11. Bee

    Breeding white lions has nothing, but about nothing to do with conservation.
    It does not matter if its the CT Lion Park or any celebrity park in SA or in the world.

    Its against nature the same nonsense than keeping Cheetaks at Strand,all onlöy for money making purposes.

  12. catherine

    I visited Vredenheim in February 2013. How awful and depressing!! The Male and Female White Lions are right in the front, separated. The enclosures are just too disgusting. Only a little canopy right near the fence that they have for shelter. No grass or anything remotely like that. There are a row of chairs in front of the fence and the only way these lions can have the freedom of choice not to interact with humans is by them turning their backs to the fence (and chairs)!!! Clearly they were positioned in the front (there were tawny lions in another section, but not accessible to the public) – as the drawing card. There were also rabbits, who were exposed to the sun – their shelter was locked!! So they were all sitting on top of each other in the tiny bit of shade available to them. The energy from these animals is one of lethargy, boredom and absolutely no freedom of choice – they are forced by nature of their enclosures to be accessible to humans. What my intuition is screaming to me, – these animals are merely the drawing card, so people will come and then eat at the exhoribrantly priced restaurants and buy their expensive wine. A greed-induced ploy. Defintely the animals best interest is not at heart here. Now – a totally different scenario at the Drakenstein Lion Park. Paul and his staff absolutely put their Lions first. They are well cared for and most importantly – have enough space and lots of long grass and trees to retreat from humans if they do not want to interact with people. These are rescued lions who have been horrendously abused by humans, so it is truly amazing to me and I attribute this to Paul and his staff – that they actually do choose to have interaction with humans. Vredenheim’s animals should be given to Paul – where they will thrive and be happy, well-loved and 100% taken care of and certainly not exploited. These poor animals have been sacrificed at the altar of money and greed!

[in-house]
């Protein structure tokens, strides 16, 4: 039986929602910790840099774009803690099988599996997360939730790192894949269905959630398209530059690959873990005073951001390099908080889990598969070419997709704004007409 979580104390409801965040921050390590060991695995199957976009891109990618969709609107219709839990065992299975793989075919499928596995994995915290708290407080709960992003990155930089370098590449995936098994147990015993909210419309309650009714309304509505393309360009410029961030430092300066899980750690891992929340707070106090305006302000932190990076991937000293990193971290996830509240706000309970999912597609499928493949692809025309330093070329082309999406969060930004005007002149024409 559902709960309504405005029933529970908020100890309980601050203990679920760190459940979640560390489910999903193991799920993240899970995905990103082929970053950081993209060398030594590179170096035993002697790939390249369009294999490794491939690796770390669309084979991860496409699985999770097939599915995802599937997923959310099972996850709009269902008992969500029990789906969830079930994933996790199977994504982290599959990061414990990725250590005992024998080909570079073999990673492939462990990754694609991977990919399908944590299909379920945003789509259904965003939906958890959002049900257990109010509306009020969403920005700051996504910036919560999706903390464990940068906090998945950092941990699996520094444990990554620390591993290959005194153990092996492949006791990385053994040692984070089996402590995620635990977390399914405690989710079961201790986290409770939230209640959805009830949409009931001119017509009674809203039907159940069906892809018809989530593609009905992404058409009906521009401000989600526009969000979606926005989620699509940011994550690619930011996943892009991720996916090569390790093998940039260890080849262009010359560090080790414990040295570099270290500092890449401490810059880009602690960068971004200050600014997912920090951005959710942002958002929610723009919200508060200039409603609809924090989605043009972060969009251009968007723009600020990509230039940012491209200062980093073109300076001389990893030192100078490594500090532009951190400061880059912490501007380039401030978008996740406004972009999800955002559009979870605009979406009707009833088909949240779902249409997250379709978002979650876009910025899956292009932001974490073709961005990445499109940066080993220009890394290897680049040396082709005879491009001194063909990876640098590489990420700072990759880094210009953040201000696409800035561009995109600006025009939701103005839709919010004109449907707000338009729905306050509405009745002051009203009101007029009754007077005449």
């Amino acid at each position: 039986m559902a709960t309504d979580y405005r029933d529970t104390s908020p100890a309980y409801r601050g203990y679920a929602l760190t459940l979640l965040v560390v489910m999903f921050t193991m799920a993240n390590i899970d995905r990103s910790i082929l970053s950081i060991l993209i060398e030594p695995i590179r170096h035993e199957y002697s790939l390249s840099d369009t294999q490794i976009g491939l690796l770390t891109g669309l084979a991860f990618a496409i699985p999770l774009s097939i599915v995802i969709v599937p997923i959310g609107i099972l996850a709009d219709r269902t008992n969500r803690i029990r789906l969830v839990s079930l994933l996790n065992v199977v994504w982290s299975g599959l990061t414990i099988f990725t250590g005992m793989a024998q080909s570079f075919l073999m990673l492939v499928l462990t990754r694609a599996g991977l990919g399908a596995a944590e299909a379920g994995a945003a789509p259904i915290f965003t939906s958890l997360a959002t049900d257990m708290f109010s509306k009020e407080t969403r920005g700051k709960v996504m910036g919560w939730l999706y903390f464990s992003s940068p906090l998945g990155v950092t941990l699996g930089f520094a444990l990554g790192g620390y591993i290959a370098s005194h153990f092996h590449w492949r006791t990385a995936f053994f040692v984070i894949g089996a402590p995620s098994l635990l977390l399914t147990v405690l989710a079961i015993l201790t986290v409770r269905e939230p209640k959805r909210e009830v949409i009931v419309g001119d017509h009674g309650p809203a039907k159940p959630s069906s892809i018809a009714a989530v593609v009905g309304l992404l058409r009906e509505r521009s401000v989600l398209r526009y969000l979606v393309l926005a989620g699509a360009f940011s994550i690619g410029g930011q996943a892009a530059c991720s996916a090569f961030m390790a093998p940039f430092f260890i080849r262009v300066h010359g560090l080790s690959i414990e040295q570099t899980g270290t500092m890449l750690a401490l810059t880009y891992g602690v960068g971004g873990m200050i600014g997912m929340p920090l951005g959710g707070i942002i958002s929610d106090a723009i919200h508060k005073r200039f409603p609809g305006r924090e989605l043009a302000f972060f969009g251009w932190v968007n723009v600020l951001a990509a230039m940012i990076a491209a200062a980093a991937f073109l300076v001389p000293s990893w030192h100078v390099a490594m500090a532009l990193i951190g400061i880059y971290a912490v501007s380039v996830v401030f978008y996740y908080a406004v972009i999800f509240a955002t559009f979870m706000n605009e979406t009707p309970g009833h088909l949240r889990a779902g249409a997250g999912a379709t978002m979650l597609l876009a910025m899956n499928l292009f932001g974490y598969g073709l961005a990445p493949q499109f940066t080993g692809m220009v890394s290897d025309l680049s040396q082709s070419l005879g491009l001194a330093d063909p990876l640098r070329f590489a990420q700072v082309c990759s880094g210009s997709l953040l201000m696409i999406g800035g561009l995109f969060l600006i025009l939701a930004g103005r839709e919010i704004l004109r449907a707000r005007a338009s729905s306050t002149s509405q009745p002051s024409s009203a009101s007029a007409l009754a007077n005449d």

13. Belinda

    I was at Drakenstein last year and most impressed by the place I don’t think it is right to keep animals caged but drakenstein has filled a void without which these regal beasts would have continued to suffer atrocious mistreatment. I went there as my 6 year old son was not permitted on the lion drive at Mabula because of the age restriction and he wanted to see lion. To get that close to these animals was fantastic. At the time they told me they were giving safe haven to other animals in 2013 and I plan to go back next week to visit the rescued tiger pair and of course those obnoxious crows. Well worth the money spent.